Q&A with Kosher Chinese author Michael Levy
In September 2005, the Peace Corps shipped Michael Levy to Guiyang, the largest city in southern China's relatively rural Guizhou Province. He didn't speak Chinese, but he tried to immerse himself in the culture during his two and a half years there, and while he arrived in Guiyang as a vegetarian who kept kosher, he dropped both to eat more like a local. Levy has since written a memoir about his time in China, Kosher Chinese, and yesterday he talked about the book during an author signing at the Tattered Cover.
Here's what he had to say:
How would you describe your relationship with the people of the community?
My relationship was pretty complex. I was a teacher, friend, colleague -- a Wal-Mart Santa Claus at one point. That was a crazy story [more on that later]. I was on the university basketball team; they sort of recruited me to be the one foreigner on the basketball team. But mostly I was just a member of a community, and I was as immersed as I could be.
Did you ever feel fully involved in the community?
That is kind of the subtext of the title of the book, Kosher Chinese. I really wrestled with my identity as an American, as a Jewish-American, and then as someone who really wanted to learn from that place.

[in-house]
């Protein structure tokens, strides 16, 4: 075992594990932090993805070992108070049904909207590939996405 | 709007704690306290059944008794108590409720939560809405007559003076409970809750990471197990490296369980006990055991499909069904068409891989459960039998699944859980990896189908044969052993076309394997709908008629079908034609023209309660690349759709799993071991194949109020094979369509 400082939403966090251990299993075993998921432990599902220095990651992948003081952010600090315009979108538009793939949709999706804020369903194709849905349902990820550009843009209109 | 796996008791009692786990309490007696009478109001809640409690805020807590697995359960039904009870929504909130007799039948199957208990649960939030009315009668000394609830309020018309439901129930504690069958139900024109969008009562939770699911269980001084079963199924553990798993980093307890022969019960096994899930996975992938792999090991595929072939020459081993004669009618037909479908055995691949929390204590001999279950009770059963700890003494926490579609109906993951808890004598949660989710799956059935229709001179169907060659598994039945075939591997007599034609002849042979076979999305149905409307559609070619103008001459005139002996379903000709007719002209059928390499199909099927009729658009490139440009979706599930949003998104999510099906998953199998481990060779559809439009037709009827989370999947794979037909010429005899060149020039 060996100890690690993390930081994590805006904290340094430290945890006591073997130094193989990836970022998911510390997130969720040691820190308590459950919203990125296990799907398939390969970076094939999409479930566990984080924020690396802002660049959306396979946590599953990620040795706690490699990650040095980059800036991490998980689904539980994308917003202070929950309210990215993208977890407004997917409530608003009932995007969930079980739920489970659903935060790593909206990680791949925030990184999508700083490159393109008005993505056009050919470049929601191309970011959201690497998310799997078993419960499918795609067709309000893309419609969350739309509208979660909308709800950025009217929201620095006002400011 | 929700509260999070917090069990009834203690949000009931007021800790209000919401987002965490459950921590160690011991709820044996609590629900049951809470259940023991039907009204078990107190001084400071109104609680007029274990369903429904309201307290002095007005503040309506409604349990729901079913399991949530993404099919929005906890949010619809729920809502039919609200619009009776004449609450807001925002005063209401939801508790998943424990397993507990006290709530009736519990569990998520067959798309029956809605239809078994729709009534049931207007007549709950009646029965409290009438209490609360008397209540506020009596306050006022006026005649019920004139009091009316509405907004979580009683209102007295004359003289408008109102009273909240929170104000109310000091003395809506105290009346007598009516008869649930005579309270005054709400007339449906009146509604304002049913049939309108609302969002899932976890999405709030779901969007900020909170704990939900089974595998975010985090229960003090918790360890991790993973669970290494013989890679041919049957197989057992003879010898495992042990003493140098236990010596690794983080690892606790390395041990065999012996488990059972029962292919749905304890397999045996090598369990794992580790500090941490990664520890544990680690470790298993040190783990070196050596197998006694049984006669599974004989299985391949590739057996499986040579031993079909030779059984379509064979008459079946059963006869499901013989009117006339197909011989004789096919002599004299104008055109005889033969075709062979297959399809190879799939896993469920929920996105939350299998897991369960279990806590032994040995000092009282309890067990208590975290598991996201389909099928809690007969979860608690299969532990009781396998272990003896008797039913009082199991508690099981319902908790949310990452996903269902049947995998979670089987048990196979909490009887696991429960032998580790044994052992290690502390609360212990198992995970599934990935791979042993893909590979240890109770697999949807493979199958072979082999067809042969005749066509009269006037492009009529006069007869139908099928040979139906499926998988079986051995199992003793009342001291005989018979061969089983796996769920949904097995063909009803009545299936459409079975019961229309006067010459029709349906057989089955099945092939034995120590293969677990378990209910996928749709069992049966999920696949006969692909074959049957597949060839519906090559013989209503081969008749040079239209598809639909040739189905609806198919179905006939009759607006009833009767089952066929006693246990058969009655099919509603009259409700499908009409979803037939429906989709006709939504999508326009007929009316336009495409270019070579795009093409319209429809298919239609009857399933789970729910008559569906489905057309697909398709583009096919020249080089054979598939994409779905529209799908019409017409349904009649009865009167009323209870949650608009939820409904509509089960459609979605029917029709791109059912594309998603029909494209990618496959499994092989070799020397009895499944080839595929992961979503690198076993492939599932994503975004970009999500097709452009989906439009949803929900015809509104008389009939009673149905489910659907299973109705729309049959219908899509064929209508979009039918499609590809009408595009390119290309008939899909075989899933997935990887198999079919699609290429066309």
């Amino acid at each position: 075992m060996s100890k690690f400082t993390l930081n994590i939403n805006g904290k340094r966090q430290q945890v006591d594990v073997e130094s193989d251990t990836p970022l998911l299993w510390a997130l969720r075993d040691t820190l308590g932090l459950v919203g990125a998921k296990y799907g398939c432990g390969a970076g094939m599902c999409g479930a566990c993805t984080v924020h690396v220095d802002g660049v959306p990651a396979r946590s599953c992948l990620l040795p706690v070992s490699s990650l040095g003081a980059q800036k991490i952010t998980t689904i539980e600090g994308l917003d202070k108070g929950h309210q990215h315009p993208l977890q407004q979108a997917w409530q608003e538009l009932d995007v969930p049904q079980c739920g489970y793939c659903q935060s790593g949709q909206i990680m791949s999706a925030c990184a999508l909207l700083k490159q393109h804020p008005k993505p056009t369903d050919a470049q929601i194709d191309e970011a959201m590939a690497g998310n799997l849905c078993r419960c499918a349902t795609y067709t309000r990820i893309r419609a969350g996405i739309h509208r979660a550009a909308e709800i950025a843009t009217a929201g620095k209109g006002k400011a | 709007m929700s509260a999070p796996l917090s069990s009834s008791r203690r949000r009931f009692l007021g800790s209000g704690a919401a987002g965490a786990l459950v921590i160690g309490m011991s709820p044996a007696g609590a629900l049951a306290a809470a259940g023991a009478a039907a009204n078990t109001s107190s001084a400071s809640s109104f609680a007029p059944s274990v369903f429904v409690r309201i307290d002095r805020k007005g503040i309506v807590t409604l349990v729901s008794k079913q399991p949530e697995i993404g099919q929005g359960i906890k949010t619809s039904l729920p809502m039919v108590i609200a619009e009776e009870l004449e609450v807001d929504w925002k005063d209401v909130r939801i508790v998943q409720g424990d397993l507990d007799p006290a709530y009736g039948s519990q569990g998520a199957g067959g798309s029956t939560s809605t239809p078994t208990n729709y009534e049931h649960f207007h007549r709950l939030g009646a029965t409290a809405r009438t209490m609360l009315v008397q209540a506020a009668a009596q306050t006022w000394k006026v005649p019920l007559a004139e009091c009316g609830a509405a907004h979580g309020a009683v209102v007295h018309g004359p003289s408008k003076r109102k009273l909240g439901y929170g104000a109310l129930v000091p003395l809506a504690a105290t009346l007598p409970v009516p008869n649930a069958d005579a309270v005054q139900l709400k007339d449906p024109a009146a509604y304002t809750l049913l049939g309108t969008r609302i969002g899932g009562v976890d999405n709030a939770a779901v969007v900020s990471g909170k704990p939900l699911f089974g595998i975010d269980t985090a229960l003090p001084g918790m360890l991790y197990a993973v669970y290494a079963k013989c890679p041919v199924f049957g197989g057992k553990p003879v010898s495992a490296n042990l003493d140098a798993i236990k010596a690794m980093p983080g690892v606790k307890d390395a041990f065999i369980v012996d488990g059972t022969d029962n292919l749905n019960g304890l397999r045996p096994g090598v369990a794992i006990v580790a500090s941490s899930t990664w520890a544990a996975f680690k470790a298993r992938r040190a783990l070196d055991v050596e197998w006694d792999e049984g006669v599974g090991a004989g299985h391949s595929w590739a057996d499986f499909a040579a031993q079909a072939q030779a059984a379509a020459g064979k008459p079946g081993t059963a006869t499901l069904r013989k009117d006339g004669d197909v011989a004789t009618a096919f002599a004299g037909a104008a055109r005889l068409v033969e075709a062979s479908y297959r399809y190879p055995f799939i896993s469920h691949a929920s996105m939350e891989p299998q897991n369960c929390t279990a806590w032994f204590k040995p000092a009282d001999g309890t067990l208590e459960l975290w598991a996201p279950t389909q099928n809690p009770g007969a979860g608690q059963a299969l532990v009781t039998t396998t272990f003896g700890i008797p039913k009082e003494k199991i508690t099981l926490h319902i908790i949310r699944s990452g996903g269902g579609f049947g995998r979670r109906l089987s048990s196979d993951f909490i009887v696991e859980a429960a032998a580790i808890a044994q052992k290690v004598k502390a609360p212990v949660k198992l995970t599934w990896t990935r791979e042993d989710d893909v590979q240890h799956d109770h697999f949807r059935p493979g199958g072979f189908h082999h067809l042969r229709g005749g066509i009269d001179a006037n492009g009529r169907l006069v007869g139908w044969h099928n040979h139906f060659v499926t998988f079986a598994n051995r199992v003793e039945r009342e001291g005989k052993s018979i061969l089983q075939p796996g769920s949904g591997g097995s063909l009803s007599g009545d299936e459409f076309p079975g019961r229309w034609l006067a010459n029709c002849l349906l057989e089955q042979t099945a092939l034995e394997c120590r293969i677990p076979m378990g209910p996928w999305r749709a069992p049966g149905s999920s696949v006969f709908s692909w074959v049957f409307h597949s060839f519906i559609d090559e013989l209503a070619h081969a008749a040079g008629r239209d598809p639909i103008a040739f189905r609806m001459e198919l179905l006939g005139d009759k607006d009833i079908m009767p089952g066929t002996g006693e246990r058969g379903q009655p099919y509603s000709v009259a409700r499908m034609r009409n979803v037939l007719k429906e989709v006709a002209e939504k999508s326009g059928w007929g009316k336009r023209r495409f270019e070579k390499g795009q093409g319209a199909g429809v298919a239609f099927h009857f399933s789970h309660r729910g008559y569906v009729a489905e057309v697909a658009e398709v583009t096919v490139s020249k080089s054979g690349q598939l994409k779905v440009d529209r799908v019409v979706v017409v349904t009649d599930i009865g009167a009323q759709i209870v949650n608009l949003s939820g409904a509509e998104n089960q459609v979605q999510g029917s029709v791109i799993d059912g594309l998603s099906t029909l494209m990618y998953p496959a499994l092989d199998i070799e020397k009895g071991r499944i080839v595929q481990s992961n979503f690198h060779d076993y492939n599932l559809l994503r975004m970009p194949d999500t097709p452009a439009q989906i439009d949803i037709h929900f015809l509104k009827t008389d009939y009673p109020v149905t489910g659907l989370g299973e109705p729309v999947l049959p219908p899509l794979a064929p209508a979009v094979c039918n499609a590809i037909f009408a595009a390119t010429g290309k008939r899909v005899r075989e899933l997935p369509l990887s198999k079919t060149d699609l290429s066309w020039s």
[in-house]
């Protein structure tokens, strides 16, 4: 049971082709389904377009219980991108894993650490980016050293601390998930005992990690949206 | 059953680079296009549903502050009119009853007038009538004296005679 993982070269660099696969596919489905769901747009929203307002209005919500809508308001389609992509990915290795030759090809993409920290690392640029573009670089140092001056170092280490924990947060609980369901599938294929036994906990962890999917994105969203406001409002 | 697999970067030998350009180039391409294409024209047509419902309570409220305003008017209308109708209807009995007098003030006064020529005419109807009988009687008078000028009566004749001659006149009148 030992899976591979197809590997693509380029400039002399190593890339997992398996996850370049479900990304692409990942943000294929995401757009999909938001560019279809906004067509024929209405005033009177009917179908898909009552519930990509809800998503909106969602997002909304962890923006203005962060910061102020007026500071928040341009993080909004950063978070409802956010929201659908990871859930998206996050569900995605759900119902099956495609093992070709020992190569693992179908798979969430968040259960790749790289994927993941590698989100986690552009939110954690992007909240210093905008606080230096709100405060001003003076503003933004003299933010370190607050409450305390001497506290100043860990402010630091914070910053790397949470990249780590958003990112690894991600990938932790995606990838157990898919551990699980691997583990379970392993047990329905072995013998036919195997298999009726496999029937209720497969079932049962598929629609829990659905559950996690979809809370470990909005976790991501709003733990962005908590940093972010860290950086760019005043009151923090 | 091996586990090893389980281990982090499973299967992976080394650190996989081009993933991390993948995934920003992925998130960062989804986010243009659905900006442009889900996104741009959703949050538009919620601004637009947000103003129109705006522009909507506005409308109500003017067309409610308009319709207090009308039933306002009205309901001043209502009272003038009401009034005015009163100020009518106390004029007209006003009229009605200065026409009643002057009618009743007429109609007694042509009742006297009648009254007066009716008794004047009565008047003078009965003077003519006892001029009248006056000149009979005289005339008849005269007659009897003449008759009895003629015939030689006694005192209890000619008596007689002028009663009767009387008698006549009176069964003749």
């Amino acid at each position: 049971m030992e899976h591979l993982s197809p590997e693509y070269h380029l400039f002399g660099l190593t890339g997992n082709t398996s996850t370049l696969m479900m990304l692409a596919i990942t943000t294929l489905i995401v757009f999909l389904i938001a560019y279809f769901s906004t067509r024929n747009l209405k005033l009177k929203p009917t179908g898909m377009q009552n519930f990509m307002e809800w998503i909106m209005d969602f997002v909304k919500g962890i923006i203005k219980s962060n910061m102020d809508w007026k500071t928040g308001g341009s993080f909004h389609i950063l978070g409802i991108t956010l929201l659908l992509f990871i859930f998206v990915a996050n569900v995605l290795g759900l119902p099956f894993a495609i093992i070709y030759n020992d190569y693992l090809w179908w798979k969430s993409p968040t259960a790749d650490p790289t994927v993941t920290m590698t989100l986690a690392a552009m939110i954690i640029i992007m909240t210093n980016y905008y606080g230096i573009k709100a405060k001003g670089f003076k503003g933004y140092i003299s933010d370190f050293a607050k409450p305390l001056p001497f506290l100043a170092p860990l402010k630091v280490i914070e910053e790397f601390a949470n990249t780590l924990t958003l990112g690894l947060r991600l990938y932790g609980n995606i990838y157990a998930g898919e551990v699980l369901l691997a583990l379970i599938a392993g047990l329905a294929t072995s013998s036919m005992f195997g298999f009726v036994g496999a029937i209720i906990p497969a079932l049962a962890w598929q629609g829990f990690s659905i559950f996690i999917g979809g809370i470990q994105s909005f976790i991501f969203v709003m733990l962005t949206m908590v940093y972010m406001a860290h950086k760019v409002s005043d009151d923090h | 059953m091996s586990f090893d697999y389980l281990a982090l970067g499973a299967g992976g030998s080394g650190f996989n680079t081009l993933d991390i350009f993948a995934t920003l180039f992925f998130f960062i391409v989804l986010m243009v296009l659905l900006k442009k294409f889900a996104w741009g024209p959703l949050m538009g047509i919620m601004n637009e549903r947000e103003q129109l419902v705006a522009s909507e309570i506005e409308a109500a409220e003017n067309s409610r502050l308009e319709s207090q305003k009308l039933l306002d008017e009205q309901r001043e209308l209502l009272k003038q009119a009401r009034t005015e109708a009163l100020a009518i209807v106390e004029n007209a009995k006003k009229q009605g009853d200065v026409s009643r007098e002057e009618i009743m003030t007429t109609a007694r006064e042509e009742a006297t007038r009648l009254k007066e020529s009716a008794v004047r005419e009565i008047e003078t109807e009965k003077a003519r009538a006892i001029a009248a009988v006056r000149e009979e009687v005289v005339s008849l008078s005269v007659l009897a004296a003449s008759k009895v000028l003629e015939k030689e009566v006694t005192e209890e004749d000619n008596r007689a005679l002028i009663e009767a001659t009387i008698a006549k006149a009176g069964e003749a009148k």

There were moments when I found that I was speaking in Chinese and getting along with all my students and colleagues. There were moments when I thought, "I did it, I'm totally immersed! And there were other moments when I felt like a complete fish out of water."
Could you describe the Wal-Mart Santa Claus episode?
Well, there's a Wal-Mart in Guiyang, and one of my students, her dad was a manager there. He wanted to do a promotion and found out there was a foreigner in town, and he thought that this could be the best promotional event: We can bring Santa Claus to Wal-Mart on Christmas Eve and people can come, look at Santa and shop. They somehow got a costume. I wore the beard and ended up in this Wal-Mart running around the aisles, more or less with people chasing me. It was a really weird event and really fun.
What was eating like in Guiyang?
It was totally delicious. A lot of it was stuff I had never eaten, and when I went to China, I was a vegetarian who kept kosher. But I really wanted to be part of the community, and I knew that food would be a crucial part of being a good guest.
The typical food in Guiyang is sour and spicy. They had some pretty delicious spices, a lot of chicken and pork. I ate like an animal. No, that's the wrong way to put it. I ate everything that was served and I was always happy.
What were some of the dishes you were eating?
My favorite dish was bean hot pot. It's a round table with the center cut out and a big fire in the middle and you put a big pot in it, and you chuck anything you want into this boiling broth. And I would get anything from pig skin to tofu to fish eyes -- stuff Americans would definitely think of as being a little bit out there.
But the difference between the average eating habits of my friends in America versus my friends in China -- or Guiyang, at least -- is that they don't waste anything. Every part of the animal is eaten, and every kind of animal is eaten. In a way, it's almost environmental, since they don't waste anything.